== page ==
Jamaica’s significant bauxite deposits, the second largest in the world after Australia, allow it to export large quantities of the commodity.
The US supplies nearly half of Jamaica’s food needs.
The country’s garment exports have declined to near zero in the past few years, mainly due to increased competition and high cost of operations.
Trade contributes nearly 1/4th of Jamaica’s GDP, while employing one-sixth of the country’s labor force.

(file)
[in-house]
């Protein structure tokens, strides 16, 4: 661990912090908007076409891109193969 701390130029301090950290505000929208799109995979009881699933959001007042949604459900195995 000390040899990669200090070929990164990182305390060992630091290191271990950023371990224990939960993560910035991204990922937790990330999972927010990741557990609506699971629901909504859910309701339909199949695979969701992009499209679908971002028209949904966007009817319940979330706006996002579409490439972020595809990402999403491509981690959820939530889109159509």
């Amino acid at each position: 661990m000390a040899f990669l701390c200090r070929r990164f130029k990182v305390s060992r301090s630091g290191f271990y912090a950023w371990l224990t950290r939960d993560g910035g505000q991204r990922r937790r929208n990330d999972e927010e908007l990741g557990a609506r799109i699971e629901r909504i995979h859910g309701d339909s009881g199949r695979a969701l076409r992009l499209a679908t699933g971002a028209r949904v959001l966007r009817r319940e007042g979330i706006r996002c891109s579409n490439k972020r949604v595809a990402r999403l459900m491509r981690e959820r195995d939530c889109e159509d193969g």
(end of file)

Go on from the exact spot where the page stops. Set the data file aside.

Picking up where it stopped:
Jamaica’s energy needs are fully met by petroleum imports.
Tourist arrivals contribute significantly to the country’s foreign exchange inflows.
Remittances from abroad contribute nearly 20% of the country’s GDP.
The country’s trade deficit with CARICOM (Caribbean Community and Common Market) ballooned to $1.6 billion in 2008 largely due to Trinidad & Tobago’s discriminatory energy pricing.
Mineral fuels are the top contributors to Jamaica’s import bill followed by food items.
Jamaica’s trade deficit with the US and other nations declined to $1.349 billion in 2009 from $2.745 billion in year 2008.